Umno and the Home Ministry, which the party’s vice-president is minister of, have proposed a constitutional amendment to stipulate that Islam in Malaysia is of the Sunni sect. Would such an amendment to the federal constitution be possible? And if so, what are the ramifications?
Playing by the rulesAmpersand by KW Mak
Is the Menara Warisan Merdeka project playing by the rules? Just how many other development projects are not playing by the rules either? Perhaps this is why local councils and developers seem reluctant to hold genuine public consultation with residents and stakeholders.
The Scorpene scandal and the long arm of the lawIn A Nutshell by Andrew Khoo
AS a party to the United Nations Convention Against Corruption, how well do our government ministers understand Malaysia’s obligations under this international treaty and local laws on international cooperation on criminal matters? Defence Minister Datuk Seri Ahmad Zahid Hamidi’s recent snubbing of the inquiry by a French court into the Scorpene submarines scandal suggest ignorance, at the very least.
Whose hudud?Shape of a Pocket by Jacqueline Ann Surin
IF we were to believe everything the politicians are saying about hudud, we would come to three conclusions. One, that implementing the punishments prescribed under hudud is divine law that no Muslim can question, and hence is inevitable. Two, that hudud cannot be implemented in Malaysia because of the Federal Constitution and our multi-cultural composition. […]
Restricting the government’s choices?Holding Court by Ding Jo-Ann
IT was troubling to read Home Minister Datuk Seri Hishammuddin Hussein’s reasons for the release of eight immigration officers detained without trial under the Internal Security Act (ISA). Hishammuddin said he decided to release the eight, detained “in connection” with human trafficking activities, because they showed “remorse” over their mistakes. He also considered their wishes […]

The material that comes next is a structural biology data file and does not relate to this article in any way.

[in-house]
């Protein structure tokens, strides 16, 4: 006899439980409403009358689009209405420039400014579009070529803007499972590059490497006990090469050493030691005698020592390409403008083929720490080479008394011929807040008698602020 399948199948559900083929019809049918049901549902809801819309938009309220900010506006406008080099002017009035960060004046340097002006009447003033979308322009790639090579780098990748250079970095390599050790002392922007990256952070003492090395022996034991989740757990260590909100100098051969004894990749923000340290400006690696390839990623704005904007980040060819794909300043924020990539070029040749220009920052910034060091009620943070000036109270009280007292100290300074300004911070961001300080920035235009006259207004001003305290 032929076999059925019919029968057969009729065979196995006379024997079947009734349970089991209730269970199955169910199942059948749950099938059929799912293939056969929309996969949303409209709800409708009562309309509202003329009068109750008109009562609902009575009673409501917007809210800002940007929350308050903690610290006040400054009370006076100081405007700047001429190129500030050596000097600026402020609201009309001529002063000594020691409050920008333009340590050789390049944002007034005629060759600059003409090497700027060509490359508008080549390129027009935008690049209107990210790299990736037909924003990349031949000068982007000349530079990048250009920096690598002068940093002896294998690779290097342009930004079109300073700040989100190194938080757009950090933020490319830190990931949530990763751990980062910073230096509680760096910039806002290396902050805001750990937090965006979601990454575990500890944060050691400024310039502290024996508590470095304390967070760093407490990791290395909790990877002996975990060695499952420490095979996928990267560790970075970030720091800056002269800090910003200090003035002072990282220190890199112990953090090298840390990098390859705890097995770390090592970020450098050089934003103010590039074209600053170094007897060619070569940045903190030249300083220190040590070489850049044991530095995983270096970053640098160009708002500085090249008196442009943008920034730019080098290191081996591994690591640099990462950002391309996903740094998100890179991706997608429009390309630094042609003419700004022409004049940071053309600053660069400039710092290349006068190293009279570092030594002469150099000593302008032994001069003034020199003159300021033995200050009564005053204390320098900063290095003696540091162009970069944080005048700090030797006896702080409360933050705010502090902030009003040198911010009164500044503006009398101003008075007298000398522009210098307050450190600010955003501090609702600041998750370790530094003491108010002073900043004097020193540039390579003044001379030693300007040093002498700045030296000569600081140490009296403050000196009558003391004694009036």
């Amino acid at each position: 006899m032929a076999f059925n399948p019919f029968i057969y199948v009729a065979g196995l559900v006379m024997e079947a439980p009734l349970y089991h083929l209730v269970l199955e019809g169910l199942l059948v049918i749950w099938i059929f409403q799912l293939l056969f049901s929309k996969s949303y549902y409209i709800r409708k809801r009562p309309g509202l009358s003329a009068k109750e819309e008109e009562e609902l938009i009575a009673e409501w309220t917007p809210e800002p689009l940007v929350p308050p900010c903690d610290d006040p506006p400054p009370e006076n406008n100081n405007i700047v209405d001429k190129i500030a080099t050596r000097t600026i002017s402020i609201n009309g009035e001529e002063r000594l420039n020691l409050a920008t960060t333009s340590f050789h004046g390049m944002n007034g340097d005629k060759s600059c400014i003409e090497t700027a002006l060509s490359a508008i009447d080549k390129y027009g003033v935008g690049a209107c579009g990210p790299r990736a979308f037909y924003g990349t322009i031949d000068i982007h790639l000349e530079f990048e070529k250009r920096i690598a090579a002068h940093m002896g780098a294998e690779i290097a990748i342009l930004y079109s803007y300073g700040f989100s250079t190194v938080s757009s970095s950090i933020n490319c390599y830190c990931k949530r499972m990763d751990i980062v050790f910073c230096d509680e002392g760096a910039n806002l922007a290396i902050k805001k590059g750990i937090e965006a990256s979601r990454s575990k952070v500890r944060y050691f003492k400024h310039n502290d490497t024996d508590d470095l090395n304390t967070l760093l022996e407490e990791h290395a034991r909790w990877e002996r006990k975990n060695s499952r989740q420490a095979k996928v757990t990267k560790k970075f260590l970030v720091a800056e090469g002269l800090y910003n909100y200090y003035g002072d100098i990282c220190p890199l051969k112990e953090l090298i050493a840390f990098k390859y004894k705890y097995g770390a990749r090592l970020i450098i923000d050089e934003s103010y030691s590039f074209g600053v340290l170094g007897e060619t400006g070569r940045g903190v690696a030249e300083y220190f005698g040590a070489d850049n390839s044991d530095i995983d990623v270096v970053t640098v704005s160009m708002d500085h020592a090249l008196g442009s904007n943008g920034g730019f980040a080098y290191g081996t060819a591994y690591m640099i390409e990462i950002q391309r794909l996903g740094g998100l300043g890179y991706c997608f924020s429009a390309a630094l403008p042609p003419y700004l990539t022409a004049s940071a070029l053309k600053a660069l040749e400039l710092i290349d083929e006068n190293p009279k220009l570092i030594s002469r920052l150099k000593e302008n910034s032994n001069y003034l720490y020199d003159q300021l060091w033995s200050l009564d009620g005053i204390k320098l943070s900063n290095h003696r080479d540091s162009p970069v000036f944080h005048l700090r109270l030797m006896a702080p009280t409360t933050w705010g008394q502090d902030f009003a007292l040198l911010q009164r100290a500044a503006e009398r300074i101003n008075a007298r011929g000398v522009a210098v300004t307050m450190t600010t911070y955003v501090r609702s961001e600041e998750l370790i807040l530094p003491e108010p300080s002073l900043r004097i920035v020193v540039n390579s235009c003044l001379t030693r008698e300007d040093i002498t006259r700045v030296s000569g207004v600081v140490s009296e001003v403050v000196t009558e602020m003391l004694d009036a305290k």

Syabas concession agreements: Why so secret?Holding Court by Ding Jo-Ann
THE federal government has prevailed yet again in keeping secrets from the Malaysian public. On 25 Feb 2011, the Court of Appeal overturned a High Court decision compelling the disclosure of an audit report and a 2004 water concession agreement. How are the audit report and the agreement significant? And why did the Court of […]
“Thorough- bred Malaysian”By Gan Pei Ling
Lawyer. Activist. Trainer. Loyarburokker. Edmund Bon wears many hats in his quest to champion human rights. Bon is currently the Bar Council’s constitutional law committee chairperson. This is the committee that, since 2009, has been running the MyConstitution campaign to popularise the federal constitution among Malaysians. Bon and his contemporaries — Amer Hamzah Arshad, K […]
Regulating the internet: What’s BN afraid of?Holding Court by Ding Jo-Ann
CAN the Malaysian government actually be thinking of imposing more controls on our already overly-regulated right to freedom of expression? There’s a myriad of laws available to arrest, charge, fine and jail Malaysians for speaking their minds in ways the government disapproves of. But apparently, these controls are still not enough. On 24 Jan 2011 […]
Delaying disclosure of evidence: Who gains?Holding Court by Ding Jo-Ann
MANY questions have arisen from the sudden introduction in the inquest into Teoh Beng Hock‘s death of a note purportedly found in the DAP aide’s bag. More than a year after the inquest started, the Attorney-General (AG)’s Chambers surprised the coroner’s court on 9 Aug 2010, saying it wanted to introduce the note which “may […]
Judicial creativity: What are the limits?By Ding Jo-Ann
IT’S a running joke in the legal fraternity that lawyers cannot count. The recent confusion surrounding Batu member of Parliament (MP) Tian Chua’s possible disqualification however, suggests that judges might also have similar issues. Chua was fined RM2,000 by High Court judge Datuk Ghazali Cha for biting a police officer. Article 48(1)(e) of the Federal […]